A Message To The Foreign Workers of the CNMI

November 27, 1011













Once social change begins, it cannot be reversed. You cannot uneducate the person who has learned to read. You cannot humiliate the person who feels pride. You cannot oppress the people who are not afraid anymore. We have seen the future, and the future is ours.” –Cesar Chavez


Sometimes a person opens a door to risk becoming a part of the scene happening outside of their comfortable, safe world. One step outside becomes a walk. The walk is joined by a few people and it turns into an excursion. The excursion is joined by many people and it transforms to a march. The march spans continents and it grows to a decades-long journey. I am so fortunate to have been able to travel for many years alongside people that I love and admire –the CNMI foreign workers who are my dear friends and family members.  Our journey is not over. It will not end until justice is achieved and true reform is realized.

Each and every foreign worker should stand proud for the immeasurable, and valuable contributions to the entire CNMI community. You should also take the time to reflect upon and celebrate the heroic efforts that you have demonstrated in the long and difficult journey in pursuit of basic rights, justice and equality.

The quest will not end on the stroke of midnight tonight. The mission must continue until the last foreign worker receives justice. I will stand by your side until the guest worker program is reformed to replace the turnstile system with one that regards foreign workers as future citizens, rather than as disposable commodities. We must continue the journey until every foreign worker who lives and works in the CNMI is treated with dignity, respect, and fairness.

Some officials have suggested that I should focus on the law rather than on the fact that there is a humanitarian crisis in the CNMI. I say that the focus must be on both. Bureaucrats and officials may feel comfortable viewing issues from political, legal or statistical perspective.  Yet, it is not moral, just or wise to exclude the human element from an issue such as the urgent plight of the CNMI's legal, long-term foreign workers. I challenge all members of the U.S. Congress and every official who is responsible for determining policies and laws that will impact the lives of the foreign workers to open their hearts, as well as their minds. They must not just consider only the economic and political interests of the CNMI, but they must also determine what is in the best interest of the foreign workers who have become the CNMI's de facto citizens.

With federalization, we expected reform, justice and the implementation of a democratic system that would benefit employees and employers while providing economic stability to the CNMI. We expected a system where foreign workers would be afforded the dignity that they deserve and the respect that they have earned. We expected improved status for all of the legal, long-term foreign workers. Though still in its infancy, we have seen no restoration or preservation of human dignity under the federal transitional guest worker program.  Perhaps it needs a little more time, but we must never accept a federal guest worker program where a U.S. label has simply been slapped on the broken CNMI guest worker program.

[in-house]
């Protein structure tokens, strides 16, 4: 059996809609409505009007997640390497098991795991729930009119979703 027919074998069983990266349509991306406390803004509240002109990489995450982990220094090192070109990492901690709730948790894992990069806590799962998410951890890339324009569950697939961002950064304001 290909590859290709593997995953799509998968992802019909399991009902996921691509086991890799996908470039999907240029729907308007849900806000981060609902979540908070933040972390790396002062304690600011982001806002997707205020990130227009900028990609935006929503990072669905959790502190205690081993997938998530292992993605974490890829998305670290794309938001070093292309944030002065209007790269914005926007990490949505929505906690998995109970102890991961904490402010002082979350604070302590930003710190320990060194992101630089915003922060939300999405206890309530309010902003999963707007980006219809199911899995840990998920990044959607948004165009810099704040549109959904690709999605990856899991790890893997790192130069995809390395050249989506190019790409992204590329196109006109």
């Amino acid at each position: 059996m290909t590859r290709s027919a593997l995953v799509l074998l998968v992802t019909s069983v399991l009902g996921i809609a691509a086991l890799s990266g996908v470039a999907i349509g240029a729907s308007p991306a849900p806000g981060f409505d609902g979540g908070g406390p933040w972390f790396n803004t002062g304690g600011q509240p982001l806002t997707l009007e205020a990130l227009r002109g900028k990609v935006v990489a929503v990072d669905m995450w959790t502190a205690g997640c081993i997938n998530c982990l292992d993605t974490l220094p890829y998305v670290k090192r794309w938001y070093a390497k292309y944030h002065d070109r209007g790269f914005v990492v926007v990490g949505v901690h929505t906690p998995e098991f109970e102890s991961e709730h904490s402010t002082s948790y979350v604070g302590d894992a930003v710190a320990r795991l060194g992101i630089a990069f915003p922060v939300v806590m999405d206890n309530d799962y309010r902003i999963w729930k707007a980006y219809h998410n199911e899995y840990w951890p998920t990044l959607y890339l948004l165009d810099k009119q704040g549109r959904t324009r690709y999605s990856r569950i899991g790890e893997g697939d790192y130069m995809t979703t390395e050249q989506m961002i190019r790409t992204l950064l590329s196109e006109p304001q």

At the Unity March in December 2007, I delivered a message to all of the foreign workers and I made a promise that I renew today: “Social justice and true reform cannot be achieved merely through legislation. It will be achieved through changing people’s hearts, through speaking out, and through education. Never stop speaking out for your rights. Speak out and stand firm for justice and for political rights for yourselves and your children. I stand united with you always.”

A look back at the journey:

2007

1998

2008
Angel Zhai, 2007 
1993

2007


Philippine Labor Attache Manny Imson and Ambassador Rabe 1997 

1998

Rota teachers 1994
2011
2008

1995


2008

1997

1995


Senator Dan Inouye, the late Rep. Patsy Mink,
former Rep. Neil Abercrombie and Senator Daniel Akaka
Photo by W. L. Doromal ©1995
2007


2011 Rabby at Lincoln Memorial

2007

2007

Before the Senate Hearing, 1998

1998

2007

Reps. Miller, Solis and Spratt ©2006 W. L. Doromal

1998

Nick Legaspi 1995

2010

2007

1998

1994

1994

Tinian 2008

1995

2008

1989

2007


1994 Manila


1995 Philippine Congressman Thomas Concepcion



1995


1993


2009

2011


2007

2009
2007





2010


Rota, 2008

2011

2007
2009

2008

Rota 2009
Love and best wishes to all of you.

4 comments:

Anonymous said...

My sincere thanks to you, Wendy. You are legendary. And not just CWs, but also we US citizens should be thanking you for your work. I wish I could do 1/1000th of what you've done.

Anonymous said...

Ditto! Thanks and onward!

Anonymous said...

welldone bravo lets go backkkkkkkk one time stop work one time.no human justice in USA the super power of world by war stuff not by humanity.shame shame shame obama and also for all true americans. usa still in backward class country.my last word is may god bless USA.

Wendy Doromal said...

Thank you to ALL of the foreign workers!

“Our lives begin to end the day we become silent about things that matter.”
― Martin Luther King Jr.

Yes, onward!